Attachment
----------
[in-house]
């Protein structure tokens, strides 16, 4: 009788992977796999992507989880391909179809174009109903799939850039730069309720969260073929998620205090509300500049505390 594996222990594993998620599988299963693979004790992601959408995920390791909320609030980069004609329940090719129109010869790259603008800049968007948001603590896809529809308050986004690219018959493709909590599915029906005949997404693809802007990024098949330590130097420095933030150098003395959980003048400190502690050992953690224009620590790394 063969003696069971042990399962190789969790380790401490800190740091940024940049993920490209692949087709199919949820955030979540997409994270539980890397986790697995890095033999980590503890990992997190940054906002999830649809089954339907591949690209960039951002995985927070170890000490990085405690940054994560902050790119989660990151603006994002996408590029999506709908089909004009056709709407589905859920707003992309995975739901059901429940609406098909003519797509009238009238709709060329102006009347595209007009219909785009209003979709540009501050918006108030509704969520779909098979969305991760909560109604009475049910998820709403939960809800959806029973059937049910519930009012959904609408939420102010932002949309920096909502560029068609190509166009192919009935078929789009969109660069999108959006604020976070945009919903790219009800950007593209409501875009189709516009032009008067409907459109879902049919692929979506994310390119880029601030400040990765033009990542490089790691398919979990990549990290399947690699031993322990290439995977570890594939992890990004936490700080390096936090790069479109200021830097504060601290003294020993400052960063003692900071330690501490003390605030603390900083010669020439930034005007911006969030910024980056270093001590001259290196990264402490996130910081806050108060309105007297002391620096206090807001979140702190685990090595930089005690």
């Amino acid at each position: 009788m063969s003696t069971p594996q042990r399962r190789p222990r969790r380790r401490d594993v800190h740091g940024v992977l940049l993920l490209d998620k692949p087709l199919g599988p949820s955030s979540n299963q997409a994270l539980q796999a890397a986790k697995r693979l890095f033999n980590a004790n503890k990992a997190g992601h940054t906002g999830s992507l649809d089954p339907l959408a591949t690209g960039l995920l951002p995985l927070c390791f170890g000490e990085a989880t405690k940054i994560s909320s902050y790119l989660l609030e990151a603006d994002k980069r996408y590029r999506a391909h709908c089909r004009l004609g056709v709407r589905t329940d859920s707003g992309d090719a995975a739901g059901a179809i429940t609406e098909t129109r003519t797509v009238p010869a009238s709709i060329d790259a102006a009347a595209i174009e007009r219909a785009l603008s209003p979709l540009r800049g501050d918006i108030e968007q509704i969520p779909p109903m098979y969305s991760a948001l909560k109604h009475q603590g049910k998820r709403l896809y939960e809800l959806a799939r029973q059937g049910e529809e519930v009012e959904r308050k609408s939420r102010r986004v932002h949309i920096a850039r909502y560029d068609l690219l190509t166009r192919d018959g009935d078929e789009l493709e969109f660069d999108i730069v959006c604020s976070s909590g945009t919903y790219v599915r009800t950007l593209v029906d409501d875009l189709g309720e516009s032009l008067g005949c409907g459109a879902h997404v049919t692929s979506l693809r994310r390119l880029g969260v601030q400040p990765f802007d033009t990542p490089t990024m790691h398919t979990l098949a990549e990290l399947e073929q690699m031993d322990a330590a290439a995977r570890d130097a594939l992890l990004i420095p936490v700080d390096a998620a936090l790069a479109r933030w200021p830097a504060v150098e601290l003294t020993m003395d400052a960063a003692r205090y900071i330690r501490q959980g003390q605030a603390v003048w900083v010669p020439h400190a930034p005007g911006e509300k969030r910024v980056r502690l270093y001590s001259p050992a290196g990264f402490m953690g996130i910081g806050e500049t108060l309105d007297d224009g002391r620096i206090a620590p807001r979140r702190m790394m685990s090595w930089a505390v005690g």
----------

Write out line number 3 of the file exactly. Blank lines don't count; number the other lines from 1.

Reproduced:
């Amino acid at each position: 009788m063969s003696t069971p594996q042990r399962r190789p222990r969790r380790r401490d594993v800190h740091g940024v992977l940049l993920l490209d998620k692949p087709l199919g599988p949820s955030s979540n299963q997409a994270l539980q796999a890397a986790k697995r693979l890095f033999n980590a004790n503890k990992a997190g992601h940054t906002g999830s992507l649809d089954p339907l959408a591949t690209g960039l995920l951002p995985l927070c390791f170890g000490e990085a989880t405690k940054i994560s909320s902050y790119l989660l609030e990151a603006d994002k980069r996408y590029r999506a391909h709908c089909r004009l004609g056709v709407r589905t329940d859920s707003g992309d090719a995975a739901g059901a179809i429940t609406e098909t129109r003519t797509v009238p010869a009238s709709i060329d790259a102006a009347a595209i174009e007009r219909a785009l603008s209003p979709l540009r800049g501050d918006i108030e968007q509704i969520p779909p109903m098979y969305s991760a948001l909560k109604h009475q603590g049910k998820r709403l896809y939960e809800l959806a799939r029973q059937g049910e529809e519930v009012e959904r308050k609408s939420r102010r986004v932002h949309i920096a850039r909502y560029d068609l690219l190509t166009r192919d018959g009935d078929e789009l493709e969109f660069d999108i730069v959006c604020s976070s909590g945009t919903y790219v599915r009800t950007l593209v029906d409501d875009l189709g309720e516009s032009l008067g005949c409907g459109a879902h997404v049919t692929s979506l693809r994310r390119l880029g969260v601030q400040p990765f802007d033009t990542p490089t990024m790691h398919t979990l098949a990549e990290l399947e073929q690699m031993d322990a330590a290439a995977r570890d130097a594939l992890l990004i420095p936490v700080d390096a998620a936090l790069a479109r933030w200021p830097a504060v150098e601290l003294t020993m003395d400052a960063a003692r205090y900071i330690r501490q959980g003390q605030a603390v003048w900083v010669p020439h400190a930034p005007g911006e509300k969030r910024v980056r502690l270093y001590s001259p050992a290196g990264f402490m953690g996130i910081g806050e500049t108060l309105d007297d224009g002391r620096i206090a620590p807001r979140r702190m790394m685990s090595w930089a505390v005690g």